Evidence suggests that militant factions in North Africa are already reconsidering this relationship. Jihadis aligned with the Islamic State in both Tunisia and Algeria have reportedly weighed the possibility of joining—or, in some cases, rejoining—al-Qaida. Challenges in communication after the fall of Sirte may have factored into the militants’ calculations, though there is no open-source information indicating that this is the case. Another possibility, however, is that Islamic State factions in the region are experiencing a case of “buyers’ remorse” as they watch the group’s physical caliphate slowly contract. Indeed, opportunistic jihadis may feel increasingly tempted to jump ship and find another patron.

This may be the case in Algeria, where al-Qaida has sought to capitalize on the Islamic State’s setbacks. El Khabar, an Algerian media outlet, reported last August that al-Qaida in the Islamic Maghreb (AQIM) had initiated a program, known as Munasahah, or rehabilitation, in which al-Qaida clerics communicated with Algerian Islamic State members, often via SMS, and tried to persuade them to join al-Qaida. The clerics have convinced at least 10 Algerian militants to defect, according to El Khabar. With the Islamic State on its last legs in Algeria—dozens of its fighters, including the group’s Algerian emir and several other top commanders, were killed by the Algerian military in 2015—al-Qaida may view the rehabilitation initiative as an opportunity to absorb the Islamic State’s remaining network in the country.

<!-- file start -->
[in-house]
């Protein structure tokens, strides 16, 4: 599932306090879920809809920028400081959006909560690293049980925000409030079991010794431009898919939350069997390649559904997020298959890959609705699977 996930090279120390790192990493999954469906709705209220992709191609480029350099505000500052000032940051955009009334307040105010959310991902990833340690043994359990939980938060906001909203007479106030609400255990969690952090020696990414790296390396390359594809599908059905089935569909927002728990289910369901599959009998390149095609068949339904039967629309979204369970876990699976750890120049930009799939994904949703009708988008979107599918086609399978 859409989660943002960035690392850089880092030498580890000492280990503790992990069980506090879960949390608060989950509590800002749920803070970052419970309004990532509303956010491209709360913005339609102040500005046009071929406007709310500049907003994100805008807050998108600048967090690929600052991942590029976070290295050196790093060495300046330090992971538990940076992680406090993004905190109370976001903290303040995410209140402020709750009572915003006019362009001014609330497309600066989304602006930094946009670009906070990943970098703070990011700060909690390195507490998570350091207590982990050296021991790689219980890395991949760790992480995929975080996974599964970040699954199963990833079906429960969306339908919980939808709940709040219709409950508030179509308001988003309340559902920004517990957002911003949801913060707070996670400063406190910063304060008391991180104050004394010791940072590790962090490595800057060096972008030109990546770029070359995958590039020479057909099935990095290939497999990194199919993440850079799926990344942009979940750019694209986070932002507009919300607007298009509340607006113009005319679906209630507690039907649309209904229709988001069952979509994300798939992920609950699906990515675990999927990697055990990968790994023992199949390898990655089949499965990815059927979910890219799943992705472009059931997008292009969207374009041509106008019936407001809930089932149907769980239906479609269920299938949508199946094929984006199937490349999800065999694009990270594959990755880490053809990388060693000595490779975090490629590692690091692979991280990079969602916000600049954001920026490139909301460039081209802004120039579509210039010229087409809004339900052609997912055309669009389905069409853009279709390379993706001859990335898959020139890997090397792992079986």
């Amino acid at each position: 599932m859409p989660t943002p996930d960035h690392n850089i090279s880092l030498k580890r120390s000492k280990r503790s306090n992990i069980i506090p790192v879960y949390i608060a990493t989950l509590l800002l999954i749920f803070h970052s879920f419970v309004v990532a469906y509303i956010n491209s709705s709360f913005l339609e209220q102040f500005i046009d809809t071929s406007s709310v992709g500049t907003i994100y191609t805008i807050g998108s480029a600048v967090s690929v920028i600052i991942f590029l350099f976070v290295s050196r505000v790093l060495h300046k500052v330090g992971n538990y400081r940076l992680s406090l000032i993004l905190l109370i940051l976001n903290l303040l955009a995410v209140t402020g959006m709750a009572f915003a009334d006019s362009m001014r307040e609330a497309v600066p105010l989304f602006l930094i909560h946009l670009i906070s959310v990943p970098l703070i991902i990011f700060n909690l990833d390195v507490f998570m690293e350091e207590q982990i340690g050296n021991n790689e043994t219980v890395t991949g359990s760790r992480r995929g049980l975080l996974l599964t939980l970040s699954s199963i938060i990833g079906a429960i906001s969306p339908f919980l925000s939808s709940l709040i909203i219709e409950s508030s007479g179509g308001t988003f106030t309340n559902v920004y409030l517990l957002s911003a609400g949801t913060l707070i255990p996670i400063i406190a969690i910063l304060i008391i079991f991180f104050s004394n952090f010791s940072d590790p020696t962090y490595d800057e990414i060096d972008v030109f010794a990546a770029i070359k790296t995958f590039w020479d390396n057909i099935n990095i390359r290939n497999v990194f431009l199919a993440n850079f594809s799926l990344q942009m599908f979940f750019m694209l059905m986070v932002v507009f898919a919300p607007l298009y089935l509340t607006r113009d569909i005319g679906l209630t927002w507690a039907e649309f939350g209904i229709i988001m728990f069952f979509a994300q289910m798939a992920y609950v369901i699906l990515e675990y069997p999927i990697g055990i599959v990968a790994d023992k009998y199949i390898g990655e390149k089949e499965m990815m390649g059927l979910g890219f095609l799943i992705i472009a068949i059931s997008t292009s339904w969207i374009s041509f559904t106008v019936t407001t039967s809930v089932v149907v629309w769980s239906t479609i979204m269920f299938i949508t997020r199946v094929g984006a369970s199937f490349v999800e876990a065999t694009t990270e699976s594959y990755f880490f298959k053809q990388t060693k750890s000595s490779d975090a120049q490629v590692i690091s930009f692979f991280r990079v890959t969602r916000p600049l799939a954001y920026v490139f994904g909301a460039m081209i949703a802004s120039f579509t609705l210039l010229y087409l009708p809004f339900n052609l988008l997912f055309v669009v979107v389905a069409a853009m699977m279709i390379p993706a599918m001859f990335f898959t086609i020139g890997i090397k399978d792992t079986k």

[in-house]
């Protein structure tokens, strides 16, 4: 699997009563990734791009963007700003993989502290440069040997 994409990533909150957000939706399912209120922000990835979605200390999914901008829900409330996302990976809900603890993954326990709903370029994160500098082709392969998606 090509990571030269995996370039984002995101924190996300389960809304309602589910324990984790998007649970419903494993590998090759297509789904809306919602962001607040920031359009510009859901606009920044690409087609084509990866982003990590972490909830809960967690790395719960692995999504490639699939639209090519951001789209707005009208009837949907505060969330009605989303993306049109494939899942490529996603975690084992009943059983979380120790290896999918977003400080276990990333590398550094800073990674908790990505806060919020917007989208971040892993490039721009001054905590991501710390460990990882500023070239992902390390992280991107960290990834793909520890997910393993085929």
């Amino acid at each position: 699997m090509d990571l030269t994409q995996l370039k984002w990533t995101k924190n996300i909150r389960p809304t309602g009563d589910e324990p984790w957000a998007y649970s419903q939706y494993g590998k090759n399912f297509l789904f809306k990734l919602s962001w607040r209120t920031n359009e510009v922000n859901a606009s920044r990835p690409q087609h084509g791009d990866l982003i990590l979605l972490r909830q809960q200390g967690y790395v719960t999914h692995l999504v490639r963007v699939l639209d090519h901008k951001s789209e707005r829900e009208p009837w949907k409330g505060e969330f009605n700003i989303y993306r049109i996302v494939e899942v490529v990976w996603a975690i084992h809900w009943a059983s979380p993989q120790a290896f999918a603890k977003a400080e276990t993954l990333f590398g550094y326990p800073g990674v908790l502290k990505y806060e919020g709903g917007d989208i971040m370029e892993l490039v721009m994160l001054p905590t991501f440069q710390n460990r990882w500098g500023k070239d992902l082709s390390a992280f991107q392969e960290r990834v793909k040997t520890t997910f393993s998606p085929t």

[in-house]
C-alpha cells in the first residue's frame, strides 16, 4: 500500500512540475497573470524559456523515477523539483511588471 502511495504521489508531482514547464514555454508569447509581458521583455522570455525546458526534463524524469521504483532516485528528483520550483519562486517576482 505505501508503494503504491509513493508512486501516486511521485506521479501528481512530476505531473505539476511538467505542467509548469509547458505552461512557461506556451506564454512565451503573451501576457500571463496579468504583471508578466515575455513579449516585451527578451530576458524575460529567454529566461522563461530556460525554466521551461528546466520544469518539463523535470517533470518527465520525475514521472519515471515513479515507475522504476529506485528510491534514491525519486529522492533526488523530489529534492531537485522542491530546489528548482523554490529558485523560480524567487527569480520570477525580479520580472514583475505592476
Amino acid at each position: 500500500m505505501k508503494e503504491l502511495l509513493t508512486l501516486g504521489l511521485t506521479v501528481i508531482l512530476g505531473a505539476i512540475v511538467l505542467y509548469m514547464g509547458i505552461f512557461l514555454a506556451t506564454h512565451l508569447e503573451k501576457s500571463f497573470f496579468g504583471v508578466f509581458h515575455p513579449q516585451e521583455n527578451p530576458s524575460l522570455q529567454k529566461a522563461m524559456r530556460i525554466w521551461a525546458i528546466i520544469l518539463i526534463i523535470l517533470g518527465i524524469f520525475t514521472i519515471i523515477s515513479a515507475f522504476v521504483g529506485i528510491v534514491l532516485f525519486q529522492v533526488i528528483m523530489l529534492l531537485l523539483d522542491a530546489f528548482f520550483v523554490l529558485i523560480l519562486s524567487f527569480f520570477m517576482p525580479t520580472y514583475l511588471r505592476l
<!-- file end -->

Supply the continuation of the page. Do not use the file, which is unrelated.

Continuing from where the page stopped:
Al-Qaida may have found a similarly fertile recruiting ground among pro-Islamic State factions based in the mountains of western Tunisia. The Tunisian news source Akher Khabar reported last May that some Islamic State supporters wanted to join Katibat Uqba ibn Nafi (KUIN), al-Qaida’s Tunisian affiliate, because the Islamic State affiliate in the western mountains was struggling to raise revenue and move weapons and materiel between different cells. Tunisian security officials independently confirmed in private discussions that some militants in the western mountains are now seeking an alliance with KUIN, and that the balance of power in the region has shifted decisively in al-Qaida’s favor. These developments demonstrate that although the Islamic State was able to win over a sizable number of Tunisian foot soldiers, it never succeeded in crippling al-Qaida’s organizational structure in the country.

It would be premature to sound the death knell for the Islamic State in North Africa. Though the group lost its Sirte stronghold, dozens or perhaps even hundreds of fighters escaped the city and will likely seek to rebuild their networks elsewhere. Indeed, the group’s forces in Libya already seem to be reorganizing; on Jan. 18, U.S. aircraft bombed Islamic State training camps located in a “remote desert area” south of Sirte, killing as many as 85 militants.

But with the Islamic State on the ropes in Syria and Iraq, as well as in Libya, the group’s North African network is prone to splintering and internal discord. As the Islamic State struggles to present an image of strength globally, and as it experiences difficulties in resourcing its provinces outside Syria and Iraq, its North African allies will be increasingly likely to seek alternative sources of support. This isn’t necessarily limited to North Africa: Militants in Afghanistan, West Africa and the Sahel—three key areas where the Islamic State has tried to extend its influence—may develop similar doubts about remaining with a group whose global appeal is waning. If that happens, al-Qaida will be waiting in the wings, ready to exploit its rival’s decline.